03 March 2014
Serving on the front line
Being a chaplain and acting as
a representative of the Church
can be challenging whatever the
Richard Woodall finds out more from those involved in chaplaincy work...
The most important part of the Church's ministry takes place outside the building, you could argue.
That's certainly the case for chaplains who work across a wide variety of areas including health, the police and the oil and gas industry. Their growth in number over the last two decades has put their role under the spotlight, with the National Secular Society recently contending that religious bodies should be funding chaplains in hospitals rather than the NHS.
But what are chaplains here for? And does their presence make a difference to the lives of those they interact with or are they just viewed as a unnecessary and irrelevant by the people they spend time with?
Father-of-three Antony Feltham-White (pictured), aged 46, has been a chaplain in the Armed Forces since 2005. He felt the calling to become a chaplain because of a desire to spend more time with those outside the Church.
He has toured on duty in Iraq for seven months as well as twice going to Afghanistan. Despite admitting some tours involved a lot of "getting shot at" he finds the time with troops fulfilling as well as taxing.
"Each tour you go out on is different. Most army chaplains would be prepared to serve on tour time and time again were it not so exhausting. You find there are lots of people who want your time."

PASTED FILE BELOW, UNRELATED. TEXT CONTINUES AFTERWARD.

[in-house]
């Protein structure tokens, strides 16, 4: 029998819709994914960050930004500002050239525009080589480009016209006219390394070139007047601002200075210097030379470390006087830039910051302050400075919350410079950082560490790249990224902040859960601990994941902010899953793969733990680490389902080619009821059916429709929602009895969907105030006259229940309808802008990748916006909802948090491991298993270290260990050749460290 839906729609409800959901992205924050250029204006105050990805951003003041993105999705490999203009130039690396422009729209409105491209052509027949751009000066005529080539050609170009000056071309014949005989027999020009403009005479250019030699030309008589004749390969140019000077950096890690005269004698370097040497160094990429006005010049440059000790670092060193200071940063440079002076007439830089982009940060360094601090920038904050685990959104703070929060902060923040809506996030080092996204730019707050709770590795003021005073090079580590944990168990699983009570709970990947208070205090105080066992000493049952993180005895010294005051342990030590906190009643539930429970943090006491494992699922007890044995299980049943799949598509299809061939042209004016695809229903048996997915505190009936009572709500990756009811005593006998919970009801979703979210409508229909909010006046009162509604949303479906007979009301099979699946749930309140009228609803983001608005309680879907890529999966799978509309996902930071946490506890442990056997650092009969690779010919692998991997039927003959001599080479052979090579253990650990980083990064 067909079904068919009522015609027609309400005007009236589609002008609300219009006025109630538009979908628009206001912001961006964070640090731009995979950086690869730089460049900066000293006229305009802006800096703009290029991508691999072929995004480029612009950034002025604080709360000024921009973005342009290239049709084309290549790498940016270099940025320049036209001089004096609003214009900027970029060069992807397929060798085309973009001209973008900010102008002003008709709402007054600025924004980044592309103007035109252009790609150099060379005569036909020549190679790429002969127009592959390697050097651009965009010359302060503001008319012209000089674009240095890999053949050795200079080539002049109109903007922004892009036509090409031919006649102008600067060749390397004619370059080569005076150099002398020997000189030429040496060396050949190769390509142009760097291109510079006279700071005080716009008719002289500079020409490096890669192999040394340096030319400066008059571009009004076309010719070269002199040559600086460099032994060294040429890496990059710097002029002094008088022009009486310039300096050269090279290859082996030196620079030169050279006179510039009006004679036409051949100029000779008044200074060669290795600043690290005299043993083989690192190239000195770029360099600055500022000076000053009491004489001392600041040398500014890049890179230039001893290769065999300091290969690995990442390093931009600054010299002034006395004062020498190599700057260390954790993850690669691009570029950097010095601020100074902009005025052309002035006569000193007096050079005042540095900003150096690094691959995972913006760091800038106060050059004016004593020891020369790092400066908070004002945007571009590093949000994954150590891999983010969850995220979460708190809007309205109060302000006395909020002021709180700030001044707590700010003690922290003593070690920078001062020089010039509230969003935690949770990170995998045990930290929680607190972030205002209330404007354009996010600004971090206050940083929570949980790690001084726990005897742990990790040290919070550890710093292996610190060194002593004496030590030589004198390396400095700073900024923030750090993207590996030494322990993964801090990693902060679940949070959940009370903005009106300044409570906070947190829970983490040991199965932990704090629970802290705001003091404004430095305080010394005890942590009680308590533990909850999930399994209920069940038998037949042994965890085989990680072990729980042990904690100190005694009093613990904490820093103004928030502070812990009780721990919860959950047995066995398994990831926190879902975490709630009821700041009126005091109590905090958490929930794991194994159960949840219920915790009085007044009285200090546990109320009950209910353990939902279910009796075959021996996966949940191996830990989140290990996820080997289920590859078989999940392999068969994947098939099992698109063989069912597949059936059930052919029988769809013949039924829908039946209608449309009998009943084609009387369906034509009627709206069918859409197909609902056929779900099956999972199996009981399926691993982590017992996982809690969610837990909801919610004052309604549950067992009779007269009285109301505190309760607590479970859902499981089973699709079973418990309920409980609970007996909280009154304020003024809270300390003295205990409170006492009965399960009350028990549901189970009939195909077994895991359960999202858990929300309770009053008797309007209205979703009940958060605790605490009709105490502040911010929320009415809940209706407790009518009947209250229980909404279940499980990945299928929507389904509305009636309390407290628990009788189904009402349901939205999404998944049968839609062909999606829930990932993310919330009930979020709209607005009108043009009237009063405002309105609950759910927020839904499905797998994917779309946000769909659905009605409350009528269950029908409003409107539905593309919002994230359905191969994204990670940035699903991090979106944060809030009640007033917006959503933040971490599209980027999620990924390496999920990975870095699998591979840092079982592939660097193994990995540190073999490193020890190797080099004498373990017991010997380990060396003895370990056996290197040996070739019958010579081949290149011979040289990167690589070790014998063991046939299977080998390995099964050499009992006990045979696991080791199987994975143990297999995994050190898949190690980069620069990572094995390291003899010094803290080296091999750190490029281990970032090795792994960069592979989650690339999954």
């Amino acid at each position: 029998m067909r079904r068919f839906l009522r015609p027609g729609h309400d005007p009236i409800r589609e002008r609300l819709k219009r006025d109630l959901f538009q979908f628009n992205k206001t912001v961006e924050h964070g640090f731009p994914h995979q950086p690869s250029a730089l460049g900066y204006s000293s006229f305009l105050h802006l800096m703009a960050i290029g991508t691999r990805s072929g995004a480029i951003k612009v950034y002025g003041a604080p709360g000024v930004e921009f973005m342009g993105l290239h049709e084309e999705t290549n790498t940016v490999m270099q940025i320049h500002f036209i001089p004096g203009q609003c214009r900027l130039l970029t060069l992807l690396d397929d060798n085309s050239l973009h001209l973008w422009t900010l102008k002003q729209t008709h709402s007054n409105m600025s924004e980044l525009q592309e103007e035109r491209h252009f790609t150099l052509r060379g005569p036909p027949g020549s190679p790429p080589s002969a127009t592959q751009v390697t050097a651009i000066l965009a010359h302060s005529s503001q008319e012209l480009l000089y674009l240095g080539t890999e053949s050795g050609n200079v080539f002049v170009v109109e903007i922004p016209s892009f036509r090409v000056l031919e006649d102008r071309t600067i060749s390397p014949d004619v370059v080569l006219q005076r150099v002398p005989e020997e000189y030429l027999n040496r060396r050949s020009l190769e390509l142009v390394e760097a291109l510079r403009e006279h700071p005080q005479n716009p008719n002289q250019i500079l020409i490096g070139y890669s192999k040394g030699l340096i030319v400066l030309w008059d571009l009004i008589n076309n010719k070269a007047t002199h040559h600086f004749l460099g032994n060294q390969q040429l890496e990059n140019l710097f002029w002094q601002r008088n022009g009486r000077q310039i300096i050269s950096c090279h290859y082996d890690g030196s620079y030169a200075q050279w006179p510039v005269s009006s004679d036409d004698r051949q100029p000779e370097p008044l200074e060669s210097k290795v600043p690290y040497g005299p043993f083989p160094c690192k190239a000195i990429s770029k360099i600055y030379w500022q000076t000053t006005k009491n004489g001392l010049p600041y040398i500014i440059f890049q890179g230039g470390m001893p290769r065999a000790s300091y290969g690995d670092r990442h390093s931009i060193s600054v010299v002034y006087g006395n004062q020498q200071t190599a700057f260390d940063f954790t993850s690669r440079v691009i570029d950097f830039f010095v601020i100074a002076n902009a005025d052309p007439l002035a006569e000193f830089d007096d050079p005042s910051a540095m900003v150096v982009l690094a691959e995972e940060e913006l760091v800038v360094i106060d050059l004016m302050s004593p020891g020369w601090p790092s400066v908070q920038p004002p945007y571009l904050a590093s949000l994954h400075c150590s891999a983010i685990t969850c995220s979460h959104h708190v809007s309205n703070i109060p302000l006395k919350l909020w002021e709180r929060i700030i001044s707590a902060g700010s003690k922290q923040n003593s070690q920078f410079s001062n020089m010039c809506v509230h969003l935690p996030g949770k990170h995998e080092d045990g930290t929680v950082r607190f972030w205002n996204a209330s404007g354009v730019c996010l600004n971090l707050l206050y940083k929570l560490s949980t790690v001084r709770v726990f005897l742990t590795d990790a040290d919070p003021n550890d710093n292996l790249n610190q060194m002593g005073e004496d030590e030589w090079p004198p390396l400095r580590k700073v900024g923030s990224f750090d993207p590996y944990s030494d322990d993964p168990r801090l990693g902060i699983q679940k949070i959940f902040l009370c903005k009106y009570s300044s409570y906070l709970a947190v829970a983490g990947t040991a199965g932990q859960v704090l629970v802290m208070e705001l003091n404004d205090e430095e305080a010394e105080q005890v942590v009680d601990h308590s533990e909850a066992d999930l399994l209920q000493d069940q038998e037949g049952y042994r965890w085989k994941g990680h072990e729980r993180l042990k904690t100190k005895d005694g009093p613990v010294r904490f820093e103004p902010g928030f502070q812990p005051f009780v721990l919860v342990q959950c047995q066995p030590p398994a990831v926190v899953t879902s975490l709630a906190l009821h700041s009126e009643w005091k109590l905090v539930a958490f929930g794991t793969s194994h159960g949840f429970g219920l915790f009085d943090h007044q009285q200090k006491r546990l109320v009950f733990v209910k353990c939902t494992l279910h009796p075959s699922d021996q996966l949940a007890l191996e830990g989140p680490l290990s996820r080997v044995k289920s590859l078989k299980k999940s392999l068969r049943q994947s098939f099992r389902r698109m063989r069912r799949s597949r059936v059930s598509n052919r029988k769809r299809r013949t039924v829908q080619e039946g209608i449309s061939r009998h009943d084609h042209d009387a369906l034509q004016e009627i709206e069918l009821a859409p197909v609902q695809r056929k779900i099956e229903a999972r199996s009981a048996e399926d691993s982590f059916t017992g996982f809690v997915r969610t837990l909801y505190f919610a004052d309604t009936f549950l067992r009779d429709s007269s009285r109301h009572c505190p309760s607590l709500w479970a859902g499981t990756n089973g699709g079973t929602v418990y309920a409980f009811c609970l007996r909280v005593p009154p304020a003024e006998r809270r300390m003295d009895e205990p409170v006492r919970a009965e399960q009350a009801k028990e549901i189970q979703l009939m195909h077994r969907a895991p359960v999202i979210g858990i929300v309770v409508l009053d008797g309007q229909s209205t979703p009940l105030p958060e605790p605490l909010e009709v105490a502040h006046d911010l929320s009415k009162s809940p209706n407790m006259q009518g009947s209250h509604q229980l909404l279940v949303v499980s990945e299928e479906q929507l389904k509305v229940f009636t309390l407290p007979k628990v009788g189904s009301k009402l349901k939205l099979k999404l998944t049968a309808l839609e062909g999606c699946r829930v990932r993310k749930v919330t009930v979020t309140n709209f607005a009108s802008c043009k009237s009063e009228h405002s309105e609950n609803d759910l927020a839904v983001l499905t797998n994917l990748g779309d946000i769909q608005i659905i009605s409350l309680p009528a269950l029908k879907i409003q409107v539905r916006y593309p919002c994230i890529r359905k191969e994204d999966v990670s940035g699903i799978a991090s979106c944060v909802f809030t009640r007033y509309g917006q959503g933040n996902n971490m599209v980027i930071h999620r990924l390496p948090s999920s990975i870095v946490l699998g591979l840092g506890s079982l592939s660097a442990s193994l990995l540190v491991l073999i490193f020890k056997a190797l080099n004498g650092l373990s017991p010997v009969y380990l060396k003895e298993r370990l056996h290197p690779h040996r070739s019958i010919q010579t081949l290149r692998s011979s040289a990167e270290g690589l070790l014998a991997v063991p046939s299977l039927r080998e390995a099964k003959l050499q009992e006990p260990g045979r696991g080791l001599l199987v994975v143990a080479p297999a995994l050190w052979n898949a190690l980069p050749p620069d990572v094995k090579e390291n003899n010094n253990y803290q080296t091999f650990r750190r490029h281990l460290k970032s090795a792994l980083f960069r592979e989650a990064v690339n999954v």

But if you want to be a chaplain, why not go somewhere safer, or more predictable?
"We send young men and women into dark places in the world and it's important we show them some light too. I help troops focus on what they are doing, to be there if they are called to exercise lethal force as a last resort.
"You have to let God take over – but I feel I am doing exactly what God wants me to do."
But it's not just on the battlefield they need support, he said.
"There is an enormous legacy when members of the Armed Forces lose a friend, they have no time to grieve and are forced to compartmentalise. Then when they come home it's difficult to bring it back and deal with it."
Rev John Boyers, aged 64, is chaplain at Manchester United and a Baptist minister.
Before taking up the post with the Premier League side in 1992, he was chaplain at Watford Football Club.
It has been a path that has allowed him to build trust with some famous faces.
"Chaplaincy work in sport is about relationship and trust. If people can't trust you, you have nothing to offer them.
"Over the years some of the players got to know me when they were younger, well before becoming household names. As relatively unknown members of the academy development system, they got to trust me as 16 or 17-year-olds, appreciated my support and concern, and my role in the club. Now, as members of the first team squad, their attitude remains the same.
"The biggest challenge is the size of this club. When I was at Watford there were 45 people including coaches and players on the playing side and maybe 30 on the non-playing side. But Manchester United is absolutely huge; there are 800-plus full-time staff and 3,000 part-time staff.